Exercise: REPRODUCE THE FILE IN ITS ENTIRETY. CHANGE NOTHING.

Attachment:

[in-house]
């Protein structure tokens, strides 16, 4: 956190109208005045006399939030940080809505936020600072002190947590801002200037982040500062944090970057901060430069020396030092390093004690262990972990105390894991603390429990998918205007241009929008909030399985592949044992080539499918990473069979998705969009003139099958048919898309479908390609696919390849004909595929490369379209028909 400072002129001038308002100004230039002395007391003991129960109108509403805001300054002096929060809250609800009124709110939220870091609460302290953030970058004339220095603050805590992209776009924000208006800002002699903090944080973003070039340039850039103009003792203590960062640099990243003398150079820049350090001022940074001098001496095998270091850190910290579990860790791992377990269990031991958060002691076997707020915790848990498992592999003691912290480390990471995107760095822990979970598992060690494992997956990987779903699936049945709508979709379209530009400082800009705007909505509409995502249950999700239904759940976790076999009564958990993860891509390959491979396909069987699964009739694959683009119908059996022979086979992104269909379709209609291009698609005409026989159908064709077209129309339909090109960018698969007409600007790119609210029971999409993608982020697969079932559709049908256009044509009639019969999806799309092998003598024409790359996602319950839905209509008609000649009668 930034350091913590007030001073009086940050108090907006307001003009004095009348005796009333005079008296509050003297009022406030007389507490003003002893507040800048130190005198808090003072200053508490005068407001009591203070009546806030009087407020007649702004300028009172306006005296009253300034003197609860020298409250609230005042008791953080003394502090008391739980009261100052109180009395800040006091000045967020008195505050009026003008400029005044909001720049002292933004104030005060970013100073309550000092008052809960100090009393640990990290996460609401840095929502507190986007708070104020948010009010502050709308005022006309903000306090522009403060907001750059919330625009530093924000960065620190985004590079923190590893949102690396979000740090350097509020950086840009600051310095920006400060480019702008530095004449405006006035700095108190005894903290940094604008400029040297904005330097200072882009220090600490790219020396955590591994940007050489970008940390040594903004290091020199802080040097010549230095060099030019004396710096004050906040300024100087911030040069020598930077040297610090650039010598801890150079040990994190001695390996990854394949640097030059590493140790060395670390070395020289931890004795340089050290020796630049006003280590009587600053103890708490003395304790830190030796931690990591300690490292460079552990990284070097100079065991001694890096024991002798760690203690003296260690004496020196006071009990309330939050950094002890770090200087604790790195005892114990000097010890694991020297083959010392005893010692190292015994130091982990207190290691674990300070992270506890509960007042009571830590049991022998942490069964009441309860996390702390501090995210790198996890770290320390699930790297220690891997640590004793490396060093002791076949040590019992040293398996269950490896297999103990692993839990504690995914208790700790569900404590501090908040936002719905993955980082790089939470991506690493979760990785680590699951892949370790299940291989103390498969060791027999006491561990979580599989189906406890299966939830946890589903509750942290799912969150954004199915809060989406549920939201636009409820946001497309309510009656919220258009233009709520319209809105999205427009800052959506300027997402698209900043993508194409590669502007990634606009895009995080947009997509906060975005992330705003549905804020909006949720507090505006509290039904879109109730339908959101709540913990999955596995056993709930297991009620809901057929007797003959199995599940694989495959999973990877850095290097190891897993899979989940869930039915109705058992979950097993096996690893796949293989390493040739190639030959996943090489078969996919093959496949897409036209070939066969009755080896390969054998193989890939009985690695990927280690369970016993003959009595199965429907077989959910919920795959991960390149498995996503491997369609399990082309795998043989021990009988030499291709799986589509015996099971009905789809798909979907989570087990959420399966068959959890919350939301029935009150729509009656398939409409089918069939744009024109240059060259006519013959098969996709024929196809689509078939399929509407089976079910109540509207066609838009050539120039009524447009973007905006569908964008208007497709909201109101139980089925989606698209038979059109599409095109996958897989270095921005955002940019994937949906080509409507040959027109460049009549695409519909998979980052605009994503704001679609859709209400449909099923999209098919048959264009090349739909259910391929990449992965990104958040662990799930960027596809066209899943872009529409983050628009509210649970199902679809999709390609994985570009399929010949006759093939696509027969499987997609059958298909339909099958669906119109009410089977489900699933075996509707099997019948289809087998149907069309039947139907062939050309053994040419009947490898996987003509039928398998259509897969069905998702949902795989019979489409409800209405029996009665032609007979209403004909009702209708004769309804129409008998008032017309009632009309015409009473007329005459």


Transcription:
[in-house]
């Protein structure tokens, strides 16, 4: 956190109208005045006399939030940080809505936020600072002190947590801002200037982040500062944090970057901060430069020396030092390093004690262990972990105390894991603390429990998918205007241009929008909030399985592949044992080539499918990473069979998705969009003139099958048919898309479908390609696919390849004909595929490369379209028909 400072002129001038308002100004230039002395007391003991129960109108509403805001300054002096929060809250609800009124709110939220870091609460302290953030970058004339220095603050805590992209776009924000208006800002002699903090944080973003070039340039850039103009003792203590960062640099990243003398150079820049350090001022940074001098001496095998270091850190910290579990860790791992377990269990031991958060002691076997707020915790848990498992592999003691912290480390990471995107760095822990979970598992060690494992997956990987779903699936049945709508979709379209530009400082800009705007909505509409995502249950999700239904759940976790076999009564958990993860891509390959491979396909069987699964009739694959683009119908059996022979086979992104269909379709209609291009698609005409026989159908064709077209129309339909090109960018698969007409600007790119609210029971999409993608982020697969079932559709049908256009044509009639019969999806799309092998003598024409790359996602319950839905209509008609000649009668 930034350091913590007030001073009086940050108090907006307001003009004095009348005796009333005079008296509050003297009022406030007389507490003003002893507040800048130190005198808090003072200053508490005068407001009591203070009546806030009087407020007649702004300028009172306006005296009253300034003197609860020298409250609230005042008791953080003394502090008391739980009261100052109180009395800040006091000045967020008195505050009026003008400029005044909001720049002292933004104030005060970013100073309550000092008052809960100090009393640990990290996460609401840095929502507190986007708070104020948010009010502050709308005022006309903000306090522009403060907001750059919330625009530093924000960065620190985004590079923190590893949102690396979000740090350097509020950086840009600051310095920006400060480019702008530095004449405006006035700095108190005894903290940094604008400029040297904005330097200072882009220090600490790219020396955590591994940007050489970008940390040594903004290091020199802080040097010549230095060099030019004396710096004050906040300024100087911030040069020598930077040297610090650039010598801890150079040990994190001695390996990854394949640097030059590493140790060395670390070395020289931890004795340089050290020796630049006003280590009587600053103890708490003395304790830190030796931690990591300690490292460079552990990284070097100079065991001694890096024991002798760690203690003296260690004496020196006071009990309330939050950094002890770090200087604790790195005892114990000097010890694991020297083959010392005893010692190292015994130091982990207190290691674990300070992270506890509960007042009571830590049991022998942490069964009441309860996390702390501090995210790198996890770290320390699930790297220690891997640590004793490396060093002791076949040590019992040293398996269950490896297999103990692993839990504690995914208790700790569900404590501090908040936002719905993955980082790089939470991506690493979760990785680590699951892949370790299940291989103390498969060791027999006491561990979580599989189906406890299966939830946890589903509750942290799912969150954004199915809060989406549920939201636009409820946001497309309510009656919220258009233009709520319209809105999205427009800052959506300027997402698209900043993508194409590669502007990634606009895009995080947009997509906060975005992330705003549905804020909006949720507090505006509290039904879109109730339908959101709540913990999955596995056993709930297991009620809901057929007797003959199995599940694989495959999973990877850095290097190891897993899979989940869930039915109705058992979950097993096996690893796949293989390493040739190639030959996943090489078969996919093959496949897409036209070939066969009755080896390969054998193989890939009985690695990927280690369970016993003959009595199965429907077989959910919920795959991960390149498995996503491997369609399990082309795998043989021990009988030499291709799986589509015996099971009905789809798909979907989570087990959420399966068959959890919350939301029935009150729509009656398939409409089918069939744009024109240059060259006519013959098969996709024929196809689509078939399929509407089976079910109540509207066609838009050539120039009524447009973007905006569908964008208007497709909201109101139980089925989606698209038979059109599409095109996958897989270095921005955002940019994937949906080509409507040959027109460049009549695409519909998979980052605009994503704001679609859709209400449909099923999209098919048959264009090349739909259910391929990449992965990104958040662990799930960027596809066209899943872009529409983050628009509210649970199902679809999709390609994985570009399929010949006759093939696509027969499987997609059958298909339909099958669906119109009410089977489900699933075996509707099997019948289809087998149907069309039947139907062939050309053994040419009947490898996987003509039928398998259509897969069905998702949902795989019979489409409800209405029996009665032609007979209403004909009702209708004769309804129409008998008032017309009632009309015409009473007329005459």